She herself is an immigrant and her mission is to make sure there is room for all immigrants at America’s table. Sayu Bhojwani’s America is a very different one from that of Donald Trump’s. It is an America where immigrants are central to the story and where the country thrives because of their participation.
Yet it is an America where power lies in other hands: white men currently make up only 31 percent of the population but they hold 65 percent of the elected positions in state and local government. It is a scenario which needs to be changed and Bhojwani is an activist who is rooting for the immigrants.
Her 2016 TED talk ‘Immigrant Voices Make Democracy Stronger’ was viewed over 800,000 times – and remains her life’s mantra. Many years ago, as a young activist, the advocacy group that she founded and which is still thriving is South Asian Youth Action (SAYA) which looked after the aspirations of young people in immigrant communities and helped level the playing field for them in mainstream America by a series of initiatives in schools and through mentorship.
Mayor Bloomberg tapped her as commissioner of immigrant affairs, just six months after the trauma of 9/11 when immigrants were under a brutal microscope. Bhojwani recalls, “So I really understood what it meant to have my voice at the table as our communities were experiencing harassment and profiling. And because of that experience, a few years later, in 2010 as there were more and more anti-immigrant laws being passed at the state level, and as Congress was failing to pass immigration reform, I decided that we basically needed to be the leaders that were not working on our behalf.”
Bhojwani has reinforced this by founding New American Leaders (NAL), an organisation which is preparing and training immigrant Americans to run for public office. As the mid-term elections draw nearer, in the ensuing battle between Republicans and Democrats to get American votes, she says at least 50 immigrants NAL has trained are now running for public office.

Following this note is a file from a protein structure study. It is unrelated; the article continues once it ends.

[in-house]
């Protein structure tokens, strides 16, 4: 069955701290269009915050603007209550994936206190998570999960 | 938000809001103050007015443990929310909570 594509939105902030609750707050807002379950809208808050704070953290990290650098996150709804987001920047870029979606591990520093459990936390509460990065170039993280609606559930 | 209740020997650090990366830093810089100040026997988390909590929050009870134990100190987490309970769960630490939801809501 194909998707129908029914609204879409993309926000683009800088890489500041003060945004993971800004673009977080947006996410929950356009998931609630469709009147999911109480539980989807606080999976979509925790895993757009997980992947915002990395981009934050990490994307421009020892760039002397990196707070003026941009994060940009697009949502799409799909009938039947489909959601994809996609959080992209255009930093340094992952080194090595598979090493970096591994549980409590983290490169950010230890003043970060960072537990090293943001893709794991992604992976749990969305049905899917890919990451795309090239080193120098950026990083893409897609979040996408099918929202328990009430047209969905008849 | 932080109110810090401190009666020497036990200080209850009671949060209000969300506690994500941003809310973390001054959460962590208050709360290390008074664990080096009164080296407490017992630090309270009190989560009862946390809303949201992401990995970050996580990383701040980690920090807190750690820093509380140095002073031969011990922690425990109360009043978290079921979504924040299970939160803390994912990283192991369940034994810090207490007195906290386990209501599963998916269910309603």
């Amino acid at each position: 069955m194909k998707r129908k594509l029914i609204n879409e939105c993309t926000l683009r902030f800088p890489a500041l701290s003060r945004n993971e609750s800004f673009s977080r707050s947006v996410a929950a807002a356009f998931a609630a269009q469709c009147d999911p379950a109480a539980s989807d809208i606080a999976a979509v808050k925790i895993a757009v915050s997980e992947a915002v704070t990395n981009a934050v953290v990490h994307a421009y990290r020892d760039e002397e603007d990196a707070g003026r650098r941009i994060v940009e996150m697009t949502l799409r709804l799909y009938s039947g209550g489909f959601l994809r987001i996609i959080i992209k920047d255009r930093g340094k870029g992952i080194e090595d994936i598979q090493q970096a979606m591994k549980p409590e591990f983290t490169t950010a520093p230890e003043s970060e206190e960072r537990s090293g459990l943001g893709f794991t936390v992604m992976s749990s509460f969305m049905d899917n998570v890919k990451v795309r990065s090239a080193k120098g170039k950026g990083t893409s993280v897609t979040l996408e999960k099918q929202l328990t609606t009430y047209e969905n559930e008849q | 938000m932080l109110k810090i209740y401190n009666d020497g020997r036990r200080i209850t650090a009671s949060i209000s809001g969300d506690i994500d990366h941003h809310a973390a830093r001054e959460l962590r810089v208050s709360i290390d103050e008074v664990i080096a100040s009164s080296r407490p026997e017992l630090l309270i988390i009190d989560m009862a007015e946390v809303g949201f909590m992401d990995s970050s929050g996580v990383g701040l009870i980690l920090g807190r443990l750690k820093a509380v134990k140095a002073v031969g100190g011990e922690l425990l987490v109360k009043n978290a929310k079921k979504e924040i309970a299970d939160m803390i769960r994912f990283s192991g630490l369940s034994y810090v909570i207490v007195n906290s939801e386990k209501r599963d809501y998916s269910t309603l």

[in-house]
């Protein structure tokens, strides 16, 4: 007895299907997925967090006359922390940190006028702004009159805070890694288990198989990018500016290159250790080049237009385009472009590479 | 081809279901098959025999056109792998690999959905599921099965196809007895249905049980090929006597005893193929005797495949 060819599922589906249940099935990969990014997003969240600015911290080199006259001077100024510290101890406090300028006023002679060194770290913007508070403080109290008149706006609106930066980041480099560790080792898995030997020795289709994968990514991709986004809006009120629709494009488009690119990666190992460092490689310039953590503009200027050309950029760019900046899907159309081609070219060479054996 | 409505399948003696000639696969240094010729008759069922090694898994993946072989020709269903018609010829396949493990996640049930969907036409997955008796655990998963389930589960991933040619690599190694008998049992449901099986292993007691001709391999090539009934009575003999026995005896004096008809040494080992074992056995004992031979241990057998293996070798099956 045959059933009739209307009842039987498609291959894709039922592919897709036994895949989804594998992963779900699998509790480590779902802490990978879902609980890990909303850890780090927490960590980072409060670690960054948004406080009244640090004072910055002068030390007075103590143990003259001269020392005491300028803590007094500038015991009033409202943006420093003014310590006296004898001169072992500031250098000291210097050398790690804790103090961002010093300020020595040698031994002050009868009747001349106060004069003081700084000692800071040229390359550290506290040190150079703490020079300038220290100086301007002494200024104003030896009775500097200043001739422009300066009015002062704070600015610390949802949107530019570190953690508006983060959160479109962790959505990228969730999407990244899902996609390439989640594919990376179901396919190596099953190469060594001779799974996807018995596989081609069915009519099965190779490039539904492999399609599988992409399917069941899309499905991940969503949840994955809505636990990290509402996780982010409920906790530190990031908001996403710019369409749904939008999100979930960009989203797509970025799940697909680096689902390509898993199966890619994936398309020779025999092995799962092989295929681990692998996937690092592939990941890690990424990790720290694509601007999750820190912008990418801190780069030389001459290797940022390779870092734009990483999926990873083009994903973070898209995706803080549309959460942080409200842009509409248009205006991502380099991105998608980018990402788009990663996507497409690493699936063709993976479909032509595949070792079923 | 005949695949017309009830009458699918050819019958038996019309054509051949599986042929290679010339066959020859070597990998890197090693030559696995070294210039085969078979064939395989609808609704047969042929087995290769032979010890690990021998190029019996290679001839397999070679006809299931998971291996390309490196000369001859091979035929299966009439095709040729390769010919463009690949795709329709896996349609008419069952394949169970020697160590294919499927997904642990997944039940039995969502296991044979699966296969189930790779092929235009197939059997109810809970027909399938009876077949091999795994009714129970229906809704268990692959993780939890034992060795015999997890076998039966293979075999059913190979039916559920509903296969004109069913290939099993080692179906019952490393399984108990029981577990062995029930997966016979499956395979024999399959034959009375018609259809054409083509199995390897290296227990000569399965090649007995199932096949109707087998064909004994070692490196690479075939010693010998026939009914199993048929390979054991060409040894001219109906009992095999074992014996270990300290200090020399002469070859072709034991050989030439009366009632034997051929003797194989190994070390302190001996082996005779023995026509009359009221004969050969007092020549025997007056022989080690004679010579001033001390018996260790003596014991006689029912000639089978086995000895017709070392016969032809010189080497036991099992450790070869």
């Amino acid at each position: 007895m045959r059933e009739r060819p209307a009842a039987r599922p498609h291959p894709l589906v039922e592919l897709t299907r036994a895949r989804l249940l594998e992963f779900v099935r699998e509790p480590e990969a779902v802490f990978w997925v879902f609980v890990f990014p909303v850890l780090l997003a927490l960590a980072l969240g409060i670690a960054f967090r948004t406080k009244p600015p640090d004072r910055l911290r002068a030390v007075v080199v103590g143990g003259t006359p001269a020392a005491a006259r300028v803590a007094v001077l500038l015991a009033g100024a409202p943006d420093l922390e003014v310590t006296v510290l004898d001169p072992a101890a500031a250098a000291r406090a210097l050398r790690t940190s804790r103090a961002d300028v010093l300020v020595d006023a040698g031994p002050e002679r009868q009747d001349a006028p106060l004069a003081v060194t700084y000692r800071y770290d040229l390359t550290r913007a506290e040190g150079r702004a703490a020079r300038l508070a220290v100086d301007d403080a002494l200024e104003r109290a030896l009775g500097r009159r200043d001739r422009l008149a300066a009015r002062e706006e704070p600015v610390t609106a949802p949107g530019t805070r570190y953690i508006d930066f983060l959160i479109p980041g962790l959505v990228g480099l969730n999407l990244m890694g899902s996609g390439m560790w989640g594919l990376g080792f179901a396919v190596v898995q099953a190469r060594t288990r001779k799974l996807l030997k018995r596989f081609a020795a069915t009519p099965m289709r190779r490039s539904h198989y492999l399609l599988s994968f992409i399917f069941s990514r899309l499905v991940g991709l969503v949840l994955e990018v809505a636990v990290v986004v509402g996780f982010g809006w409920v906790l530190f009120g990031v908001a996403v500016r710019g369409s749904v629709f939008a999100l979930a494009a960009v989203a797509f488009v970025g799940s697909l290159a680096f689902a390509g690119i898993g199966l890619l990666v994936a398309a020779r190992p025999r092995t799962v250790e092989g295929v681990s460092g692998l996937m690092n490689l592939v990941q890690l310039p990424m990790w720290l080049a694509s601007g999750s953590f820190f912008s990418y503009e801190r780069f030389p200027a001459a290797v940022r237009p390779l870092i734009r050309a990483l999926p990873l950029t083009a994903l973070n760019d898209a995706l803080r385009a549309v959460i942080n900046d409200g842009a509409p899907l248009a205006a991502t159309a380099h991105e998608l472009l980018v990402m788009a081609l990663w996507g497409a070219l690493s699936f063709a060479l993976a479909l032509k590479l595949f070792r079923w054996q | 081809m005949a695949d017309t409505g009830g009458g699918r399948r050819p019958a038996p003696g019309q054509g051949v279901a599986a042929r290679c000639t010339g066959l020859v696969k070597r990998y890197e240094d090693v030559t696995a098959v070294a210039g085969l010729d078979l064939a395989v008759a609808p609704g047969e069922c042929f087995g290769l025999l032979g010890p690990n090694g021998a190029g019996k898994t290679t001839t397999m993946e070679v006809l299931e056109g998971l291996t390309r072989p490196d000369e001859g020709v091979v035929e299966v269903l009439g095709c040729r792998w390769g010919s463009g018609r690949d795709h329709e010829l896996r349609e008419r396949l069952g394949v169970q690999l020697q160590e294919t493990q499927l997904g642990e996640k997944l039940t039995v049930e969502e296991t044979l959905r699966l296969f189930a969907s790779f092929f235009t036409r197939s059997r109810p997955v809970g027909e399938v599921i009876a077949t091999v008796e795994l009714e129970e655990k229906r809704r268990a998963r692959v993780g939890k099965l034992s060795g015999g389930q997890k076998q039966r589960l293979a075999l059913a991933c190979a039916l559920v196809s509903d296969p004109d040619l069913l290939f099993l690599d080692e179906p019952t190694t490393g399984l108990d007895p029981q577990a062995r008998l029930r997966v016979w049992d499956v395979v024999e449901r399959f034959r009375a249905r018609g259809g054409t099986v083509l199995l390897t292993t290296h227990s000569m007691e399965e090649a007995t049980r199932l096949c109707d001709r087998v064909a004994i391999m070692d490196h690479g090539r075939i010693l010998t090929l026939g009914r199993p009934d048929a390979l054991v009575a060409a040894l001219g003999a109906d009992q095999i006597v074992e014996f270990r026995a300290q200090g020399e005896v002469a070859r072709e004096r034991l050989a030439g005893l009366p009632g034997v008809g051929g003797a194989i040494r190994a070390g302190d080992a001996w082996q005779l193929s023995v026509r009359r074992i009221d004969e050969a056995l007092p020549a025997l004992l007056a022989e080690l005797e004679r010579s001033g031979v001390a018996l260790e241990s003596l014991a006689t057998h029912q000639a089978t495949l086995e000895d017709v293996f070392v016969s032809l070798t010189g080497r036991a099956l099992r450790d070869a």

Sayu Bhojwani with American elected officials. From L-R, council member Carlos Menchaca, New York City Council, Carolyn Sauvage-Mar, NAL board member, council member Raquel Castañeda-Lopez, Detroit City Council, Brian Feldman, NAL board member, Wallace D'Souza, NAL board member, Rep. Sam Park, Georgia State House, Rep. Athena Salman, Arizona State House, Sen. Juan Mendez , Arizona State Senate, Sen. Jessie Ulibarri, Colorado State Senate. Picture: Sean Zanni.
She has also just published
‘People Like Us: the New Wave of Candidates Knocking at Democracy’s Door’ in which she outlines solutions to creating a truly representative democracy, and shows that it’s possible to run and win if you’re an immigrant, in any district in America.
Recently she was honoured by
Girl Be Heard, an empowerment group for young women, for her work with young people in getting them politically involved, along with Mandy Gondalez, the star of the Broadway superhit ‘Hamilton’, who has also encouraged political activism amongst the young with her group Fearless Squad.
Jessica Greer Morris, Executive Director of
Girl Be Heard, says, “If you want to solve our country's epidemic of xenophobia you need immigrants in positions of power. Sayu Bhojwani is the leader we have been waiting for, courageously and relentlessly paving the way for first generation immigrants in the US to run for - and win public office."
Cover of book jacket People Like Us by Sayu Bhojwani.